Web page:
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# Scale my function for a line graph

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# Scale my function for a line graph

June 12, 2013 7:23 AM Subscribe

Math-filter: I have a line chart in Google Docs that plots three columns of data over time. Data in the first two columns ranges from 0-1000, but data in the third column ranges from 3-9. I'd like to "scale" Line 3 (maybe this is the wrong word?) to be able to compare its value over the same graph space as Lines 1 and 2.

I think what I need to do is create a new, "scaled" column and plot that as Line 3 instead. Thus, in this scaled column, I believe 9 unscaled would be the same as 1000 scaled, and 3 would be the same as 0. Since this is a spreadsheet, I need something in the form y=

That's all I've got, though, after half an hour of trying to remember my algebra, and then another fifteen minutes playing with Wolfram Alpha. Am I on the right track here? What's the function to scale Line 3?

I think what I need to do is create a new, "scaled" column and plot that as Line 3 instead. Thus, in this scaled column, I believe 9 unscaled would be the same as 1000 scaled, and 3 would be the same as 0. Since this is a spreadsheet, I need something in the form y=

*f*(unscaled Column 3 value).

That's all I've got, though, after half an hour of trying to remember my algebra, and then another fifteen minutes playing with Wolfram Alpha. Am I on the right track here? What's the function to scale Line 3?

Try using a secondary y axis (often drawn on the right hand side) for the third data series. (I haven't used Google docs very much, so I don't know which buttons to push.)

posted by ceribus peribus at 7:28 AM on June 12, 2013

posted by ceribus peribus at 7:28 AM on June 12, 2013

Option 1, "normalize" all three columns, i.e. rescale them all such that they range from 0 to 1:

plot y1/1000, y2/1000 and (y3-3)/6

Option 2, rescale y3 to the range and zero point of the other two columns:

plot y1, y2, and 1000*(y3-3)/6

posted by caek at 7:29 AM on June 12, 2013

plot y1/1000, y2/1000 and (y3-3)/6

Option 2, rescale y3 to the range and zero point of the other two columns:

plot y1, y2, and 1000*(y3-3)/6

posted by caek at 7:29 AM on June 12, 2013

As follow up - I found this video: How to add a second Y axis in Google Spreadsheets [1:41]

Sorry for not answering the math question (the above answers look good), but there's no need to resort to doing this manually. It's what secondary axes were invented for, and any decent charting package should handle it for you.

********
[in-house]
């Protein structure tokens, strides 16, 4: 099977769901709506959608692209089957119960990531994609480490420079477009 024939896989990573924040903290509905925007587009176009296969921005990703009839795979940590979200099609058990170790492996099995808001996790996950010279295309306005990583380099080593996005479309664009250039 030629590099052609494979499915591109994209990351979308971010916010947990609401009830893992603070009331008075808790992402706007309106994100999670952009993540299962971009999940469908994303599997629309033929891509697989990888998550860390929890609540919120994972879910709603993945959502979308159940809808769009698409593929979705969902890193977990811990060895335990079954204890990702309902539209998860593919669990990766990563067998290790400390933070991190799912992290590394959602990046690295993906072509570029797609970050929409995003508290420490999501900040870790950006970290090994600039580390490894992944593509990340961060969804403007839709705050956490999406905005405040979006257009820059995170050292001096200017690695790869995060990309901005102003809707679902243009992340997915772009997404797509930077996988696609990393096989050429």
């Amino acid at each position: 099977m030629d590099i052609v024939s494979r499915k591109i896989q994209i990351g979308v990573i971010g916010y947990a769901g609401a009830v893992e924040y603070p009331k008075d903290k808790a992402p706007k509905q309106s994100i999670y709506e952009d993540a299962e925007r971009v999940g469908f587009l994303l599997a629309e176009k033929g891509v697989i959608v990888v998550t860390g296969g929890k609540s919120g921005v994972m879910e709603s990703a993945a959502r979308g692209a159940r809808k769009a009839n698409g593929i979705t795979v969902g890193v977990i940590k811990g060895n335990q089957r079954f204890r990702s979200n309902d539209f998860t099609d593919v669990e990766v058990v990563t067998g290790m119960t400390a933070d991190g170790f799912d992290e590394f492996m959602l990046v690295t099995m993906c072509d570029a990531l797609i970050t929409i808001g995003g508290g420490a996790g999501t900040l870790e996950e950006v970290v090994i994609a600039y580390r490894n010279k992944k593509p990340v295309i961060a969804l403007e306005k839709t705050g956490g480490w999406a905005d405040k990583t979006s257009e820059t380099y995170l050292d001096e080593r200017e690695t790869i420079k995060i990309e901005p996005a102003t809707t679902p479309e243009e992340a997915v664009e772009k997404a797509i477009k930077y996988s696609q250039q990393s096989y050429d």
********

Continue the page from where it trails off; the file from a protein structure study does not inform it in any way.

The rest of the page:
posted by ceribus peribus at 7:49 AM on June 12, 2013 [1 favorite]

Sorry for not answering the math question (the above answers look good), but there's no need to resort to doing this manually. It's what secondary axes were invented for, and any decent charting package should handle it for you.

posted by ceribus peribus at 7:49 AM on June 12, 2013 [1 favorite]

For time I think it would be more usual to index each of the series, so that they're 100 at the initial t and subsequent values can be interpreted as % difference from the original (ie 95 means whatever value is 95% of the original value).

Possible complication for the variables that range from 0 to 1000. Assuming that's the actual data range, does it make sense to think of (and display) the variable in its natural scale, or would it make more sense to think of it (and display it) as logged values?

posted by ROU_Xenophobe at 8:25 AM on June 12, 2013

Possible complication for the variables that range from 0 to 1000. Assuming that's the actual data range, does it make sense to think of (and display) the variable in its natural scale, or would it make more sense to think of it (and display it) as logged values?

posted by ROU_Xenophobe at 8:25 AM on June 12, 2013

(obviously indexing like that would be teh stupidz if you're looking at growth processes that start at 0)

posted by ROU_Xenophobe at 8:26 AM on June 12, 2013

posted by ROU_Xenophobe at 8:26 AM on June 12, 2013

If you're going to create a scaled column, you can go one extra step and use Min and Max functions, rather than typing 3 or 9 or whatever numbers into your formula. That way, if your source data changes, your scaled column and your graph will adjust automatically.

posted by RobinFiveWords at 3:09 PM on June 12, 2013

posted by RobinFiveWords at 3:09 PM on June 12, 2013

This thread is closed to new comments.

=(1000/(9-3))*(C1-3)

posted by EndsOfInvention at 7:27 AM on June 12, 2013